There were an alarming 100,000 new cases of swine flu recorded in the UK in the space of a just week, according to the latest figures from authorities there.
But despite a rise in swine flu cases here too – the figure for Ireland stood at 194 by the middle of last week – it is worth remembering that the vast majority of sufferers will likely need nothing more than a Lemsip or 10 and a few days of discomfort in their bed to recover.
As Dr Patricia Johnson, an expert in viral immunology at Dublin City University, points out, it is primarily those who are in "high-risk groups" (see panel), such as the under-fives, pregnant women and the over-65s, who are at serious risk from the disease.
For those of you outside of these groups who are determined to avoid catching the dreaded swine flu, below is a firmly tongue-in-cheek guide to keeping healthy.
Be warned: experts point out that, while it is worth taking precautions, the extreme scenario outlined below is more than a slight overreaction.
This is all the more true when you consider the possibility that, despite your best efforts, infection rates in the UK and elsewhere suggest you still have a pretty good chance of contracting the darned thing anyway.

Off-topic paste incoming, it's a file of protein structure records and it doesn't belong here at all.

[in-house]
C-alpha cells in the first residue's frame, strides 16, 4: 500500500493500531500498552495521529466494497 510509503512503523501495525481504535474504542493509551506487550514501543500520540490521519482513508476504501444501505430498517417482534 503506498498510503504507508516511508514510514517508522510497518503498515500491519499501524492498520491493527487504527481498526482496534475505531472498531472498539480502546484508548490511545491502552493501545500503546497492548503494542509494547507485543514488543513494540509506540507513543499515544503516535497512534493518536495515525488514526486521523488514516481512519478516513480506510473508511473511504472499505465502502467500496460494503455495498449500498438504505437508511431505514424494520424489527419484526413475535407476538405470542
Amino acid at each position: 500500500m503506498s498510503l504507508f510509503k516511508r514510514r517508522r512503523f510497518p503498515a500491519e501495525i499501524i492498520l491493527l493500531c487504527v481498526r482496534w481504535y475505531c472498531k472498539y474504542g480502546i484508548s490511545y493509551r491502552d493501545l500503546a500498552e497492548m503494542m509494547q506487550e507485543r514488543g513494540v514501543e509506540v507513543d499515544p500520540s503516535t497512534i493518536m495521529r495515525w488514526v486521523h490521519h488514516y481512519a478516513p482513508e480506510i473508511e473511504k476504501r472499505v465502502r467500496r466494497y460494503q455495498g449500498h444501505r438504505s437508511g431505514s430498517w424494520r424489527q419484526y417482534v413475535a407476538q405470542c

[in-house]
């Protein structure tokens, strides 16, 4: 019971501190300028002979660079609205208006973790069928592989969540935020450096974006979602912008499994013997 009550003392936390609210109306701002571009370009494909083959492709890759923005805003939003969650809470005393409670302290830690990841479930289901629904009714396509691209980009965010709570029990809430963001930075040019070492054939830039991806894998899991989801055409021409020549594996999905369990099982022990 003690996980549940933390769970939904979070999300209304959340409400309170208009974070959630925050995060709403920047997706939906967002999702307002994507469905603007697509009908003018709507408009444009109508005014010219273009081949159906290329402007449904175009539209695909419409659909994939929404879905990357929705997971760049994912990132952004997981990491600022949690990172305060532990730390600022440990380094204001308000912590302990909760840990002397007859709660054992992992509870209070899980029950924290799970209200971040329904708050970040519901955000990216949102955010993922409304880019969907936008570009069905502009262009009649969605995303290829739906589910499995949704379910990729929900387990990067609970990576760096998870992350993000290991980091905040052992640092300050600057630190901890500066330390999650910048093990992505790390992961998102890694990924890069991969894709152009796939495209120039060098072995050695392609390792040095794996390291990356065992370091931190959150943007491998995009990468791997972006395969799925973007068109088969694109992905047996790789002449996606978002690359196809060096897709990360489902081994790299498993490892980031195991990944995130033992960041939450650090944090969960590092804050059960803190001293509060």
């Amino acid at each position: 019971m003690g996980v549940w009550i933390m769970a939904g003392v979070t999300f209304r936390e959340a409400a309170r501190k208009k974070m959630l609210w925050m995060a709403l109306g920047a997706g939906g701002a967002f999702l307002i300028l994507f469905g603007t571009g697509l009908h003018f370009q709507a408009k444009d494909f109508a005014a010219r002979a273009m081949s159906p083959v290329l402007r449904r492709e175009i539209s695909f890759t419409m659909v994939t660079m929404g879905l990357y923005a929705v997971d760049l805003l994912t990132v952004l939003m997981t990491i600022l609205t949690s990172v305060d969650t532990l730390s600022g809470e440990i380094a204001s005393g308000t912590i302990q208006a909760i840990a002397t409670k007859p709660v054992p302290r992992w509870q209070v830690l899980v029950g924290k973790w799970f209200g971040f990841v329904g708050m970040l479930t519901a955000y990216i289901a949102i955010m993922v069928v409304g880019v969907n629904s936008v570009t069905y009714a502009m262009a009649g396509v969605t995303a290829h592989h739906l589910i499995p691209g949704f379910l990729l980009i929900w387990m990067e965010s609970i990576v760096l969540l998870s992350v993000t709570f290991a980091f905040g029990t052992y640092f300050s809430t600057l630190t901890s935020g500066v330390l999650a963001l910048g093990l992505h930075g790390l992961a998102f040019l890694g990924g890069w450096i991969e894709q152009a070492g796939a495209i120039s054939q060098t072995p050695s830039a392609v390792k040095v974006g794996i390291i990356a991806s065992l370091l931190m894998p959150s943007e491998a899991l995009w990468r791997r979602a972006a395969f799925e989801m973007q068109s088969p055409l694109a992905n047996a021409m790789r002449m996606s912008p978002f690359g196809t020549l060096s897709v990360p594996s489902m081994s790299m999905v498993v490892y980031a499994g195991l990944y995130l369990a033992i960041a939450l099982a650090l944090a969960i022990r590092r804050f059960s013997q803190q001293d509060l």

You get up in the morning, head to the shower and have a healthy breakfast, perhaps coupled with some fresh garlic, known for its healing powers.
You say hello to your dog/flatmate/partner, and close the windows in your home which you left open overnight in order to "improve airflow in your living space" as the HSE advises.
All the while, you try to ignore the fact that it is freezing.
Next, you head for the door, making sure you bring a raincoat lest you get soaked in a shower, something which could lead to an immune-system-lowering cough or cold.
You step outside and walk the 60-minute route to work, thereby avoiding having to come into contact with other people on your more usual mode of transport, the bus/train/Luas.
Alternatively, it is simply too wet to do this, and you decide to brave public transport.
But you are ever vigilant, pulling a face mask out of your bag and ignoring the funny stares you get from your fellow passengers. You are sure you can feel several of them breathing down your neck in the sardine-can-type atmosphere.